WATCH: Caught on Camera: Little girl saves mom from drowning after she suffers seizure in pool

A scary moment for two Texas parents who called 911 in agony after their three-year-old son stopped breathing.

The terrifying video shows a police officer performing CPR on the boy until he began breathing on his own again.

WATCH: Caught on Camera: Texas cop uses CPR to save boy’s life after he stops breathing

Firefighters in China were able to stop a man from jumping off the ledge of a 30-storey building after he threatened to do so.

The dramatic rescue of a firefighter sneaking up behind the man and pulling him back to safety was all caught on camera.

WATCH: Firefighters pull man from ledge of 30-storey building in China

Follow @alleywilson_

With files from: Elton Hobson, Emanuela Campanella, Aaron McArthur and Alexander Maveal

24 Nov -

Amateur video offers shockingly close view of deadly cargo plane crash in Colombia

Amateur video captured the shocking and dramatic moment a cargo plane crashed shortly after takeoff in Puerto Carreno, Colombia on Tuesday.

Local  resident Yurlan Falla captured the footage while recording on his motorcycle, on a road perpendicular to the end of the runway at Puerto Carreno’s German Olano Airport just after 5:00 p.m. local time Tuesday.

Normally, the spot would seem to offer a great view of departing aircraft, but on Tuesday he was witness to a far more terrifying occurrence.

As captured in the video above, a Boeing 727 on its way to Bogota is attempting to take off but does not achieve enough altitude, clipping the barbed wire fence at the edge of the airport.

WATCH: Delta Airlines under fire after YouTube star Adam Saleh allegedly kicked off flight for speaking Arabic

A short time later, the plane crashed. According to a statement from Colombia’s Civil Aviation Authority, five of the six people on board died in the crash.

WATCH: Rescue workers discover lone survivor of Colombian cargo plane crash

The sixth, flight technician Diego Armando Vargas Bravo, was taken to hospital in nearby San Juan de Dios before being transported by air to a hospital in Bogota. His condition is not known at this time.

César Urueña, director of National Relief for the Colombian Red Cross, told the Naticias Caracol the crash occurred approximately 10 kilometres from Germán Olano airport, meaning the plane likely continued to skim for several seconds after clipping the fence before coming down.

There is no word yet as to the cause of the crash.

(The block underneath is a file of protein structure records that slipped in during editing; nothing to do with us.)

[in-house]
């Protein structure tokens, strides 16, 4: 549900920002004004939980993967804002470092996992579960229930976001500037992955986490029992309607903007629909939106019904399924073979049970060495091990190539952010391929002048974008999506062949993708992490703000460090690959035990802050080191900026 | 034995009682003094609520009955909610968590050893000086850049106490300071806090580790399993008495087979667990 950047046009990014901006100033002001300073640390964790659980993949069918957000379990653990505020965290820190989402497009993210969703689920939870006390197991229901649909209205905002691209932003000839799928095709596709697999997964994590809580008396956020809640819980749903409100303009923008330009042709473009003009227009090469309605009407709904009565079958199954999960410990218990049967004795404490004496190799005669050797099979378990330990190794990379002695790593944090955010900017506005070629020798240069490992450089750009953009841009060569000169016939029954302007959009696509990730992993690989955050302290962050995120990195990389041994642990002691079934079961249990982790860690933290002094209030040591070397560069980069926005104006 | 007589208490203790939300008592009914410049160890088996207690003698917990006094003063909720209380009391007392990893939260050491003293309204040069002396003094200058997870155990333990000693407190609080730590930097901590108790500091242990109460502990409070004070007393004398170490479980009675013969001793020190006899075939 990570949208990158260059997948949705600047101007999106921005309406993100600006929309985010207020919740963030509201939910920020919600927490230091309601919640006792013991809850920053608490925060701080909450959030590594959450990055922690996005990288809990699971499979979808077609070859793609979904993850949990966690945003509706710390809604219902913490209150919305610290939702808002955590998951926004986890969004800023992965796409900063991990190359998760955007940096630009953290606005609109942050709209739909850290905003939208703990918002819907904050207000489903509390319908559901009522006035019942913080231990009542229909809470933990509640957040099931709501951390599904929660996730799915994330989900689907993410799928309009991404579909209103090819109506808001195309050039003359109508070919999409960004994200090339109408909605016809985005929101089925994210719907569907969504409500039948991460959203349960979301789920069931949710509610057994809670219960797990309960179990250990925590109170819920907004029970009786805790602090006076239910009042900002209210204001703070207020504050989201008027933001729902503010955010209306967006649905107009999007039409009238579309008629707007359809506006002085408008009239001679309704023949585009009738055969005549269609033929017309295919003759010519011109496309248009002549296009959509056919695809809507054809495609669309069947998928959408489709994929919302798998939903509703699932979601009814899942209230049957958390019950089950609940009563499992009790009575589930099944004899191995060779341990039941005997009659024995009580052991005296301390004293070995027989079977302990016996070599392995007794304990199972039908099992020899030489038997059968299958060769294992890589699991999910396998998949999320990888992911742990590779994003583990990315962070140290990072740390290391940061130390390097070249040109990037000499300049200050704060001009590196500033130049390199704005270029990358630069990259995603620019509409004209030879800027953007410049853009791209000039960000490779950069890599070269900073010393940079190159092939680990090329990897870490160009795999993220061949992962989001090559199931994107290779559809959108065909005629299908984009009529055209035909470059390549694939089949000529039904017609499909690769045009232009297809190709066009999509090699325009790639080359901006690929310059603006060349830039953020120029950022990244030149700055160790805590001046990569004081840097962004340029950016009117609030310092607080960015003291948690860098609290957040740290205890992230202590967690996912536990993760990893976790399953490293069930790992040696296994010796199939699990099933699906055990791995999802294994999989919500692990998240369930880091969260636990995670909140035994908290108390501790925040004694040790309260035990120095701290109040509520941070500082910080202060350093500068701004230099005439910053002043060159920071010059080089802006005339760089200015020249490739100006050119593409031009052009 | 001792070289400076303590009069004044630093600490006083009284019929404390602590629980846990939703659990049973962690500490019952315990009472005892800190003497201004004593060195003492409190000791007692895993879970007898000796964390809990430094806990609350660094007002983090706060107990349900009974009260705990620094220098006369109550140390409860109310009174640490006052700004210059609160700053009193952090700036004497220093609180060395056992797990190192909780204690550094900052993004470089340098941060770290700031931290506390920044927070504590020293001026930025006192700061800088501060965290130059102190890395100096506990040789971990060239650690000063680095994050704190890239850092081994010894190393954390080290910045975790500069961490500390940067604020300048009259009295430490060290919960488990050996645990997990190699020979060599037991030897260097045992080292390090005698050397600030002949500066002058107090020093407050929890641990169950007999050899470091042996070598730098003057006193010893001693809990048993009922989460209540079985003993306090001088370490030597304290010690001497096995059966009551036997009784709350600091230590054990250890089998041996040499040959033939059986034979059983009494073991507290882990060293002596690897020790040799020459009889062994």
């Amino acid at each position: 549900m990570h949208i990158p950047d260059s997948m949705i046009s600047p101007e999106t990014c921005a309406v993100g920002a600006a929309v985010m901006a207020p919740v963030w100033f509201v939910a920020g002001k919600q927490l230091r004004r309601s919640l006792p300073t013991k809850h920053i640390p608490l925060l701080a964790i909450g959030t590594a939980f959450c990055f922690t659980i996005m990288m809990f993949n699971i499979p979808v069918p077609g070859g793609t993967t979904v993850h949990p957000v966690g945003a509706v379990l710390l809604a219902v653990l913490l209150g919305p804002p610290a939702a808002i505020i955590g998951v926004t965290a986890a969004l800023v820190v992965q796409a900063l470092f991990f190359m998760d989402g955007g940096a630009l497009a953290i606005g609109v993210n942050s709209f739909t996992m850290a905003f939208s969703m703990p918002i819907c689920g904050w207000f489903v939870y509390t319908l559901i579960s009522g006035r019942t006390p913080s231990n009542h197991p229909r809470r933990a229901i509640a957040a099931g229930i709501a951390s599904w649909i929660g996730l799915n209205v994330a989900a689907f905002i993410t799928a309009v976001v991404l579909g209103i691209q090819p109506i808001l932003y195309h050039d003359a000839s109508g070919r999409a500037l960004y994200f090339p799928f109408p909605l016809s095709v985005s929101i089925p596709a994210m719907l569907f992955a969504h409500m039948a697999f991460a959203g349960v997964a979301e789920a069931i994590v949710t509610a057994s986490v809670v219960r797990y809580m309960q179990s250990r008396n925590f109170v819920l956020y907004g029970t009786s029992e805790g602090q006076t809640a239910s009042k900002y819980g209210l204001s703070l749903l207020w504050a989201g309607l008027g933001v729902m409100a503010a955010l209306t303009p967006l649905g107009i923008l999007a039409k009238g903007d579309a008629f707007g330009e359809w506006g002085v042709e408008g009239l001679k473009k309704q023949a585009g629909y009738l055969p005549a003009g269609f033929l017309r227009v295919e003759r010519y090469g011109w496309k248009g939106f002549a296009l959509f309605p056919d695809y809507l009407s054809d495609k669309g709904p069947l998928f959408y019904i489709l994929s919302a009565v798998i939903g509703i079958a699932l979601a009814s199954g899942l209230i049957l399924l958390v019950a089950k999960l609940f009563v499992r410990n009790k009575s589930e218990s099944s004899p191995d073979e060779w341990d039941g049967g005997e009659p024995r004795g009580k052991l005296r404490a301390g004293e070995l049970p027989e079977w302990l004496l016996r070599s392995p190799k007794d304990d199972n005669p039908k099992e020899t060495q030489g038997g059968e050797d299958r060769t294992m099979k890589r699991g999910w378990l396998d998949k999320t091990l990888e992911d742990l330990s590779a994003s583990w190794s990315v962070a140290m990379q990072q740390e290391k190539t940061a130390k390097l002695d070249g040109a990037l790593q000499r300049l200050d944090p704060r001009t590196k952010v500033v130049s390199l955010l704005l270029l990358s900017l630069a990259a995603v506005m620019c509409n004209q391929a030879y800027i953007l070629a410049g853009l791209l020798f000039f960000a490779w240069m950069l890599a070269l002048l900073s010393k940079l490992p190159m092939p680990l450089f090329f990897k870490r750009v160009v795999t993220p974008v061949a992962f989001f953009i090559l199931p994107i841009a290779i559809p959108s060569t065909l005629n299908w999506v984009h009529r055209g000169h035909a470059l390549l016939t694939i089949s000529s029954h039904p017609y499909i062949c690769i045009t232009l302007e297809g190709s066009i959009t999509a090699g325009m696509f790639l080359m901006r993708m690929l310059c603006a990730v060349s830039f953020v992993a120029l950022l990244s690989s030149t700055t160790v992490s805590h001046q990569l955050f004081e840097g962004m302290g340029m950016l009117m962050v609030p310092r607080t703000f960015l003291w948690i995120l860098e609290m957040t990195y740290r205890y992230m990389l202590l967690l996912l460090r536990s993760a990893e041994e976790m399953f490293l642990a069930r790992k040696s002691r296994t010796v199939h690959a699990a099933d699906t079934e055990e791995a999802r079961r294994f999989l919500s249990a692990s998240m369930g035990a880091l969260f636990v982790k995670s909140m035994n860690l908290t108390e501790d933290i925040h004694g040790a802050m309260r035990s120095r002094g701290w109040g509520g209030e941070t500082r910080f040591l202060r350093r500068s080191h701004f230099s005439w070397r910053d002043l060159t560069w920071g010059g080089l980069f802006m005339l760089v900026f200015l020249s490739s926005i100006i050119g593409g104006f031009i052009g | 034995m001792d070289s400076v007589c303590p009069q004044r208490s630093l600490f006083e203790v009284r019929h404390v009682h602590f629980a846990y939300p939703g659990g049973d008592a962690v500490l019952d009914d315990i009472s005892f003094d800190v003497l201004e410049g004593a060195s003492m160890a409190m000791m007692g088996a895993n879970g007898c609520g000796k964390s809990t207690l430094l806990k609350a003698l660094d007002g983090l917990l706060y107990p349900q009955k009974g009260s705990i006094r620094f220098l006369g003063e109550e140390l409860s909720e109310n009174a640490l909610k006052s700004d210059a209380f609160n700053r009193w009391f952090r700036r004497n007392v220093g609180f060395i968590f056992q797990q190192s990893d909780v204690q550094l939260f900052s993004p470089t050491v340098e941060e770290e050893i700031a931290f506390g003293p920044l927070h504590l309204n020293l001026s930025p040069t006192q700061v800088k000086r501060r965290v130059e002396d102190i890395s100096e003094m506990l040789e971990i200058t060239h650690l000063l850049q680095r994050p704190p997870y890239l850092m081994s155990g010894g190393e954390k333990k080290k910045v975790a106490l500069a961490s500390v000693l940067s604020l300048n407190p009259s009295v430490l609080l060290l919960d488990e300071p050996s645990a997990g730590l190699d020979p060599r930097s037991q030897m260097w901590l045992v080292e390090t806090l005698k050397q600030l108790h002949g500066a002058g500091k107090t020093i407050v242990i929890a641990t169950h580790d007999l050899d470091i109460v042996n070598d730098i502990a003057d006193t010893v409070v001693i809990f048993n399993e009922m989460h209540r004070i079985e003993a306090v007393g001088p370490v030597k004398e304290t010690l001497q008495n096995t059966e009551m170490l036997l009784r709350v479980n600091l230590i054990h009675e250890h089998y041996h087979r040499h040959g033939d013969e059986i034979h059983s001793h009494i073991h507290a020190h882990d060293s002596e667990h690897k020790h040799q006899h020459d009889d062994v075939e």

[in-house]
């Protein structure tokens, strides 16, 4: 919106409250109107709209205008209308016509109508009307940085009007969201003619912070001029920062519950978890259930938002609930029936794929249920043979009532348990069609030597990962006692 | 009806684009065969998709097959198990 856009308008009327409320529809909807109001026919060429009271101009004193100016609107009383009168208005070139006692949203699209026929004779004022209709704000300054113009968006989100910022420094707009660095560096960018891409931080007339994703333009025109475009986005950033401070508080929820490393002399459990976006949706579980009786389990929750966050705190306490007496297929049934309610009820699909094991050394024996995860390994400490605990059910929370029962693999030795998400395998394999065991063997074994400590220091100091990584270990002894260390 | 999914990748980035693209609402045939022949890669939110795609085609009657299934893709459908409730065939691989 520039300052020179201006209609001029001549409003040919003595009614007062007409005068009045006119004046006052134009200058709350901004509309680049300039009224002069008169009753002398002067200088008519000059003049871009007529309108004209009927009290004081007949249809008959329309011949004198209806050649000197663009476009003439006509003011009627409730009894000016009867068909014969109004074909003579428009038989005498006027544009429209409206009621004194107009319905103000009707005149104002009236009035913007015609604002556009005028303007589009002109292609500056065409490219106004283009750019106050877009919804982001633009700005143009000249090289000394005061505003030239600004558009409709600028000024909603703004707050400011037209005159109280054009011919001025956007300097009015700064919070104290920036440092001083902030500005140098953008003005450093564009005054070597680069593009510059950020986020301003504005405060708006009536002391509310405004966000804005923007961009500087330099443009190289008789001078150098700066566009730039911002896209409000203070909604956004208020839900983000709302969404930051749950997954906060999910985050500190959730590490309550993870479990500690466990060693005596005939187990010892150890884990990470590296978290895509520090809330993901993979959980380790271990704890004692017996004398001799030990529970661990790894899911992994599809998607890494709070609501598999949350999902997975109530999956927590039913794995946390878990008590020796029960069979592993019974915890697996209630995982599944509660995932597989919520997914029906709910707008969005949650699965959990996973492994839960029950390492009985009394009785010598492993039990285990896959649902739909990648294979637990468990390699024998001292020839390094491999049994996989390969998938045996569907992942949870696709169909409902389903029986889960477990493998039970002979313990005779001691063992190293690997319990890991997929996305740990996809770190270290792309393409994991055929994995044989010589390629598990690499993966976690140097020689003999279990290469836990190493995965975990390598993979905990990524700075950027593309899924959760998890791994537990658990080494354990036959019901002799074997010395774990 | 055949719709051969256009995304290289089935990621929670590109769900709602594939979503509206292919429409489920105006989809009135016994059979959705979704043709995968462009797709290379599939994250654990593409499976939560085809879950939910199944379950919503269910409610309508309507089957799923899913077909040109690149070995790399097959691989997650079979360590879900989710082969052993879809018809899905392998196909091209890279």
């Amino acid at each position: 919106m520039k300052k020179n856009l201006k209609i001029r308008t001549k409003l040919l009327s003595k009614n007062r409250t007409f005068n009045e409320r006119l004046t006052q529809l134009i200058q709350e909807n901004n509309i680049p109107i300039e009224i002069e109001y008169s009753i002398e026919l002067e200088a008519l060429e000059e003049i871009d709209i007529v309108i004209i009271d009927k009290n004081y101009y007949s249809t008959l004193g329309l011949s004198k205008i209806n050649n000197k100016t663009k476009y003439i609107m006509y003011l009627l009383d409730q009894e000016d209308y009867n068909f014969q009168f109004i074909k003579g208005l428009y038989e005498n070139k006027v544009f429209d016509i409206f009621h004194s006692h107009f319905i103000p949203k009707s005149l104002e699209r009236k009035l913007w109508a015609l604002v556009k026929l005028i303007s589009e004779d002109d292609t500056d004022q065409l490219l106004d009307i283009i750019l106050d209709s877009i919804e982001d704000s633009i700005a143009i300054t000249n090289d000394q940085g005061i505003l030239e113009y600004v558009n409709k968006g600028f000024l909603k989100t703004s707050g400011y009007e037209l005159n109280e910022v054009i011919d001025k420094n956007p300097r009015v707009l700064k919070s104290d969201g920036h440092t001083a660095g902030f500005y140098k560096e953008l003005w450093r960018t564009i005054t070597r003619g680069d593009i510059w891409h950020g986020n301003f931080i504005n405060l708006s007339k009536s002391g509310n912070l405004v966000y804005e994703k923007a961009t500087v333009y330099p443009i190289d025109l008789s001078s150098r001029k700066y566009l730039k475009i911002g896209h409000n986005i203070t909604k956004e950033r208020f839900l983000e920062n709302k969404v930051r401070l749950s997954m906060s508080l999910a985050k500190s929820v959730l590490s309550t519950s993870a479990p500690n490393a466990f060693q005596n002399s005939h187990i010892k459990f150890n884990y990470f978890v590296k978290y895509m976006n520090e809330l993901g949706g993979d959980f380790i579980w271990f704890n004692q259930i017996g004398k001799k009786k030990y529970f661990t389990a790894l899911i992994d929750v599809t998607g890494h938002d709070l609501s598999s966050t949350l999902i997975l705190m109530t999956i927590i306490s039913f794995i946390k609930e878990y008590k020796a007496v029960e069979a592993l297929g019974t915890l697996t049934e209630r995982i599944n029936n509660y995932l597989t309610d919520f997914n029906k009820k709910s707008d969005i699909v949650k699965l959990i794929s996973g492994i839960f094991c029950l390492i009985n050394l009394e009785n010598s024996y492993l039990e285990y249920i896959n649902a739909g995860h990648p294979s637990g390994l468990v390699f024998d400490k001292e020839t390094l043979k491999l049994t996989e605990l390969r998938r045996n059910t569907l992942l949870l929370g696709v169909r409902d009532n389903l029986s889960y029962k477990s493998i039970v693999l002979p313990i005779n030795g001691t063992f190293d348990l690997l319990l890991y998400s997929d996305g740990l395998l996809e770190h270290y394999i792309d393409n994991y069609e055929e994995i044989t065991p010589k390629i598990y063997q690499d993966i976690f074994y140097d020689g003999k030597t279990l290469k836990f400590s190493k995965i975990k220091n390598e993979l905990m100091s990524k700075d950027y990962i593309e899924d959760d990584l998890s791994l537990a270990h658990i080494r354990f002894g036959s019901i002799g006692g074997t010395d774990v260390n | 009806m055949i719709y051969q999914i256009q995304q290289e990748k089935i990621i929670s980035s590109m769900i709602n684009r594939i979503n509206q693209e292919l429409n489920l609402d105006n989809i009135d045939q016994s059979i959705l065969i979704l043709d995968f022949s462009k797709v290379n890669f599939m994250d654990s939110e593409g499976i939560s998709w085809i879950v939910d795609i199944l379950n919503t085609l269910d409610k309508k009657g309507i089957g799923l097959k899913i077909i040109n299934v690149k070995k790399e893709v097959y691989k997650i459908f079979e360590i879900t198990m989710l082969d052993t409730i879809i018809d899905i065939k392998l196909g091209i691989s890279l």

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Related

  • ‘It’s like hell’: Winnipeggers watch as family and friends struggle back home in Aleppo

  • Seat switch may have saved Chapecoense player’s life in deadly plane crash

  • Delta Airlines under fire after YouTube star Adam Saleh allegedly kicked off flight for speaking Arabic

24 Nov -

Nova Scotia pulls ‘racist’ legal argument against Sipekne’katik First Nation

Nova Scotia has decided to pull a controversial legal argument in the ongoing battle over the Alton Natural Gas Storage project.

READ MORE: Nova Scotia premier to apologize to Mi’kmaq for ‘conquered’ people law brief

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The province sent a letter to Justice Suzanne Hood Tuesday, announcing it would withdraw part of the legal argument which suggested the Sipekne’katik First Nation are a conquered people.

In November, government lawyer Alex Cameron argued the province didn’t have a duty to consult with the Sipekne’katik First Nation because the duty to consult extended only to “unconquered people,” and the band’s submission to the Crown in 1760 negated its claim of sovereignty and negated the government’s constitutional duty to consult.

Cameron was removed from the case in December and replaced by provincial Crown attorney Ed Gores.

READ MORE: Nova Scotia Crown lawyer in Alton Gas appeal removed from the case: minister

The brief was presented as part of the province’s case in a legal challenge of the approval of the natural gas project. The Sipekne’katik First Nation argued the province failed in its duty to consult with them on the project.